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Discussion in 'Plants: Identification' started by Andre, Sep 29, 2013.
Thank you !
Second is Common Toadflax Linaria vulgaris.
Are you sure the first one has yellow flowers? Because it looks awful a lot like Glechoma hederacea, I might be wrong though.
I think you're right Axel. Yellow flowers is only for pictures 2 and 3. Thank you !
Anyone for the third one ?
One of these ;-)
Asteraceae are difficult but not so scary when you get used to it.
Andre, your way of lumping together the pictures may save some space but it would be much easier for identification if they are presented with more resolution.
Peering into the details of the flower, I can probably recognize the double envelop of phyllaries. Internal, ascending, and external, reflexed. This is one of the key features of Bidens. It woulld help if you split the ripening head and see the shape of the achenes, which in Bidens should have two or three sharp spikes at the top.
Sorry for the multi pics but this is much easier from my iPhone. Does this pictures help to identy my DYC ? ;-)
General appearance is like that of Heliopsis.
There are few features of Heliopsis that are not seen in this plant:
- Receptacles mostly flat to convex or conic
- Leaves opposite, petiolate
- pappus missing or coroniform
Here we have fairly flat receptacle, alternate leaves, pappus in form of sharp awns (they are clearly seen in the open head).
This could be a Bidens or Coreopsis, two related genera. I am not sure that FNA lists all European and garden species, but the list includes several dozen species for each genus.
Thank you Andrey for your answer. Regarding the pappus, I can't see the two teeth (which is the translation of the the latin bi dens). Maybe they will appear later.
For the Coreopsis, I can't find any corresponding leaves on all these pictures.
What about Cosmos ?
Cosmos has fewer florets (10-20) and opposite, 1-3-pinnatifid leaves.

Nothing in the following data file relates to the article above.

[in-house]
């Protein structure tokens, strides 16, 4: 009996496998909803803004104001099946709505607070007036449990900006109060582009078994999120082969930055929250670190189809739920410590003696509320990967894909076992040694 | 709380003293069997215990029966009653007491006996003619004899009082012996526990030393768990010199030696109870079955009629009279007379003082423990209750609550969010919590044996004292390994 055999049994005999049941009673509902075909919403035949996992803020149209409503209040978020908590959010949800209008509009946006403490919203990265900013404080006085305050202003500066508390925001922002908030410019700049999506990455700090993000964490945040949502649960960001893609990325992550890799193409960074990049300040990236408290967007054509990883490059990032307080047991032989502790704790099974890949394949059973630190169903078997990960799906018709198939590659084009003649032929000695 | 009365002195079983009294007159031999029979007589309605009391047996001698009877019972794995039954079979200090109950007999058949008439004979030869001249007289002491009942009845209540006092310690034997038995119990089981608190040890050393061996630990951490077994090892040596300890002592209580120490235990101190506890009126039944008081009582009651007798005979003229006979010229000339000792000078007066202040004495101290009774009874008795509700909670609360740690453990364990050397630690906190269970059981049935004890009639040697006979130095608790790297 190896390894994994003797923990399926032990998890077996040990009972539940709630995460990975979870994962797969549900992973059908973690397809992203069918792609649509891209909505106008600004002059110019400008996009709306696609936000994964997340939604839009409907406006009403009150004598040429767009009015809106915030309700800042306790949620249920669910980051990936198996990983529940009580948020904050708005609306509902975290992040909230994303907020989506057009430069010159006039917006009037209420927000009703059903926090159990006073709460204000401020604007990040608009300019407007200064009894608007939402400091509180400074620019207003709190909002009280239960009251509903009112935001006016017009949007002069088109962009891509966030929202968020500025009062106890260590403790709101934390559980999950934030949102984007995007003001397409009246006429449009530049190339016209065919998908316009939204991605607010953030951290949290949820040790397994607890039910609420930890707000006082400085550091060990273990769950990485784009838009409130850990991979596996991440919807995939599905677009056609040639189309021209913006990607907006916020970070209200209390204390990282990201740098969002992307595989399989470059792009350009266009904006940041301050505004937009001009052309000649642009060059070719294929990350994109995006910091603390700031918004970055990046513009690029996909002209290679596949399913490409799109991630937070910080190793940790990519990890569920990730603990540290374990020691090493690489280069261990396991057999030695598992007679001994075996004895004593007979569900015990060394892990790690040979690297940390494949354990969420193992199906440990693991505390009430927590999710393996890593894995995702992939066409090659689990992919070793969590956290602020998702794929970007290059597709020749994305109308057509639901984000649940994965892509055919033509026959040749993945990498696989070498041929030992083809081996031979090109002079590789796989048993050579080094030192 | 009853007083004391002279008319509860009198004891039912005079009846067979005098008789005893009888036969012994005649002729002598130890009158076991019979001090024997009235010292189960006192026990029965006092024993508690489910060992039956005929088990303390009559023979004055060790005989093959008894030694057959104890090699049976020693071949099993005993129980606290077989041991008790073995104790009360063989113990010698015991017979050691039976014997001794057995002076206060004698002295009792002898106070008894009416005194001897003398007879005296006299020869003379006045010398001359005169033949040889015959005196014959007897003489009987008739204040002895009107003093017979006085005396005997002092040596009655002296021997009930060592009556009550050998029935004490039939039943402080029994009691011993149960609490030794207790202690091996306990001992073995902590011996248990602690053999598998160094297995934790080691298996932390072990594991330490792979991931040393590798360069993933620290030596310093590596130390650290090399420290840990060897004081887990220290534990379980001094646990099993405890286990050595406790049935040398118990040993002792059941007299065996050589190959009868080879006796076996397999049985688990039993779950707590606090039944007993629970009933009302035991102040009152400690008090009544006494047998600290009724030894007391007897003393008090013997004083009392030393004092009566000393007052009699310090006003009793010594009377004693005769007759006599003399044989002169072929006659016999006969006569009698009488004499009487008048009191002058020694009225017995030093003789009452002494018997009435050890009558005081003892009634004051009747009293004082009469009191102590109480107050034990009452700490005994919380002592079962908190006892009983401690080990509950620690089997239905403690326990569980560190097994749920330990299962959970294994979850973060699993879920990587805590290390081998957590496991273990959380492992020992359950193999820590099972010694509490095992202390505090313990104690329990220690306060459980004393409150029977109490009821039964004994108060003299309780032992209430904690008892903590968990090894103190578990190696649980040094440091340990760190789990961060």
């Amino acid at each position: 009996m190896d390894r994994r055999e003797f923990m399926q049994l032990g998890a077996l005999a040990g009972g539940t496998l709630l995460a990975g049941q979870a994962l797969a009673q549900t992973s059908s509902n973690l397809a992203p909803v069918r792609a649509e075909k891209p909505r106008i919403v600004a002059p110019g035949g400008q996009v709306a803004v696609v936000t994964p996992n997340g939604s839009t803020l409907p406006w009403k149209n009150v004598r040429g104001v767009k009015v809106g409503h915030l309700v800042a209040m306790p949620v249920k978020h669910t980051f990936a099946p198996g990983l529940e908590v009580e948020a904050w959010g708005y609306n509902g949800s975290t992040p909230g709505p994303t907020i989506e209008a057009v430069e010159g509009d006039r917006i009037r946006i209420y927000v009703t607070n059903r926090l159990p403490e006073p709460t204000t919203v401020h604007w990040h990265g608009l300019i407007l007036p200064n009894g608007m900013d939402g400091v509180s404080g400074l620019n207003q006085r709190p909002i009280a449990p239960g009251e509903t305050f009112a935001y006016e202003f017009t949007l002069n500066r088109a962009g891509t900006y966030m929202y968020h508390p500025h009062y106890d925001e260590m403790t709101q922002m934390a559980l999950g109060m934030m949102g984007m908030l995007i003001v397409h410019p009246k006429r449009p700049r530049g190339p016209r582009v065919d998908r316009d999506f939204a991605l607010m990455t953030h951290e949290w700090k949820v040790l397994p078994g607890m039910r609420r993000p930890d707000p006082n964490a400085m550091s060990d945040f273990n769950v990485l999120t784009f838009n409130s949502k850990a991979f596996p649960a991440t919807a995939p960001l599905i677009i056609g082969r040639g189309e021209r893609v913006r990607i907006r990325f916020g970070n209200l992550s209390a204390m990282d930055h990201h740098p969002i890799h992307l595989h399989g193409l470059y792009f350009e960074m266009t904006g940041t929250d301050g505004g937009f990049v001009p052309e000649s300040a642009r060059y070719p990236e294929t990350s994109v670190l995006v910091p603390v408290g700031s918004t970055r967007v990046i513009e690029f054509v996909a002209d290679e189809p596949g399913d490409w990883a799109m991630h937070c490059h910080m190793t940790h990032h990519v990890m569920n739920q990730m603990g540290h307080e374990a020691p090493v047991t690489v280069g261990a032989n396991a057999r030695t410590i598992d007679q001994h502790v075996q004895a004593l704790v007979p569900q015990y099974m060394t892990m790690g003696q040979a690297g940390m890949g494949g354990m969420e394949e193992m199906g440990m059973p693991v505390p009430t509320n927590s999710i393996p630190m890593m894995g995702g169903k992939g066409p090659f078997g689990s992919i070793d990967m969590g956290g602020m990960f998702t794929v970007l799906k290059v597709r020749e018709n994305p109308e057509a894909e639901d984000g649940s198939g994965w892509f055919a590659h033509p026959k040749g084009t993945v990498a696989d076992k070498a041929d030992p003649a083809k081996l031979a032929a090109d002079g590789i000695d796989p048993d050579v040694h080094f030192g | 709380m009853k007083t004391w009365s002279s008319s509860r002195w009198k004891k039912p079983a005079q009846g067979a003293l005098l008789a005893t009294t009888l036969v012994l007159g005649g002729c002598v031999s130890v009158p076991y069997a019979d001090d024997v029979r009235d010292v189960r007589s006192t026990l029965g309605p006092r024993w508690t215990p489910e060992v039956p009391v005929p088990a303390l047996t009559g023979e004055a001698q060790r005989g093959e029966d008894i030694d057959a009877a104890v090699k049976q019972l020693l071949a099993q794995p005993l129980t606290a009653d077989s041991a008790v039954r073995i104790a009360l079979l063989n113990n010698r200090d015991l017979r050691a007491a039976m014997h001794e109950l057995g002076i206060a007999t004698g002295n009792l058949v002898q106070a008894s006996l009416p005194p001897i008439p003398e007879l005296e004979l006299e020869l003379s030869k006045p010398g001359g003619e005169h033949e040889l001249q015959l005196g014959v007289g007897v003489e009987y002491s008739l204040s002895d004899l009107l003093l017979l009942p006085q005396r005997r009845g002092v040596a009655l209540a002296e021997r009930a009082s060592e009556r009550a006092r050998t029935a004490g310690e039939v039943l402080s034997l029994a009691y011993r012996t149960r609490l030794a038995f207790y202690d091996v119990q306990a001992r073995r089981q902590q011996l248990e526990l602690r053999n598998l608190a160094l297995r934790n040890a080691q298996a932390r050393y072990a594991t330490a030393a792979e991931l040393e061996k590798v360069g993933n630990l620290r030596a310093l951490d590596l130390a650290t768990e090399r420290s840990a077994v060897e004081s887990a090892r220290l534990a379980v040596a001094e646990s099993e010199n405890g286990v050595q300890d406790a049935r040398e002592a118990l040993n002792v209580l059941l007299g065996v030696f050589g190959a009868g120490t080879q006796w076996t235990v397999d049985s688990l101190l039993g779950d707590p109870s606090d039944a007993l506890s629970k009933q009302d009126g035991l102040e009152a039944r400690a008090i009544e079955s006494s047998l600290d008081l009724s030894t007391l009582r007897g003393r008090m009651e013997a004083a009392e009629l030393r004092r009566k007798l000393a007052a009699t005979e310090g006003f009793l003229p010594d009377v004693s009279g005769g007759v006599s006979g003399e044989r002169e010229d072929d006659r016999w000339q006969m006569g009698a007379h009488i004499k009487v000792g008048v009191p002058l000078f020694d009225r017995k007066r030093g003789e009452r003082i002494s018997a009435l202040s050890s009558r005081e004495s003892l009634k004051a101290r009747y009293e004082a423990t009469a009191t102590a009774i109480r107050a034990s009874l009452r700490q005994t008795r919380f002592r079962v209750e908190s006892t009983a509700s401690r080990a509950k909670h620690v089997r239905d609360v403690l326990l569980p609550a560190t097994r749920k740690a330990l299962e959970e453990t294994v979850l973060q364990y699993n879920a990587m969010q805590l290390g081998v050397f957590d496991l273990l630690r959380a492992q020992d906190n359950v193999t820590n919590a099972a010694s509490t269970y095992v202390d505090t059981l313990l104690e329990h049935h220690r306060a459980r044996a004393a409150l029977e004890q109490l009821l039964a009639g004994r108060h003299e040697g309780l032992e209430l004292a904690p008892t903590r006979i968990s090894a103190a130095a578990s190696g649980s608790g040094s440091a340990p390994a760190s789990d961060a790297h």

I zoomed the last two your pictures to show the awn-like pappus. The fact that the awns can easily fell off makes me doubt that this is true Bidens.
The search engine usually presents the most popular links. If you don't specify a particular species name, the pictures may never appear among the selection.
OK thanks a lot for the close up !
While that is somewhat true, I highly doubt that any species of Bidens or Coreopsis is this robust looking. While I'm truly in problem with these yellow flowered plants, I believe it may be some kind of Helianthus. There are pretty similar species of Helianthus, at least (not to even speak about the hybrids).
Yes it looks close to Helianthus. Usually this plant grows up to 6 feets tall (but not this year because of very bad weather). The big differences with tuberosus are :
- the flowering. The DYC is flowering since mid august and the tuberosus is not yet flowering.
- the stalk of the DYC is much thinner than tuberosus.
- Resistance to oÃ¯dium
For comparison, here is an Helianthus tuberosus leave close to the DYC ;-)
I think it may be a good possibility. Not necessarily H. tuberosus - there are about 50 different Helianthus species. This photo demos Helianthus pappus very similar to the DYC.
Yes, I know that it's not necessarily H. tuberosus, I was just trying to point out the similarities of the DYC to certain Helianthus species.
Actually, a few weeks ago I took some shots of a plant that looks really similar to the DYC in question. It was definitely not H. tuberosus as although both was in bloom, H. tuberosus was a much bigger plant by that time. Unfortunately that plant was just labelled as "roughleaf sunflower" (translated) which might be basically anything.
Could be Helianthus divaricatus : https://en.wikipedia.org/wiki/Helianthus_divaricatus
I guess H. divaricatus has opposite leaves basically all through the plant.
OK so I guess the only way to know the name of this plant would be a DNA analysis ! ;-)
Even DNA may be ambiguous. Recent progress in plant sequencing reshaffled the entire plant taxonomy. And this is only the beginning.
Until then, it is still possible if you manage to go through the complicated key for Helianthus (http://www.efloras.org/florataxon.aspx?flora_id=1&taxon_id=114871). Anyway, if you take a look at this key, you can figure out why it is practically impossible to make a positive ID with just a photograph. Tiny, sometimes even microscopical details are needed to make you way in this labirinth.
What it first reminded me of was Helianthus 'Lemon Queen' but it is too yellow.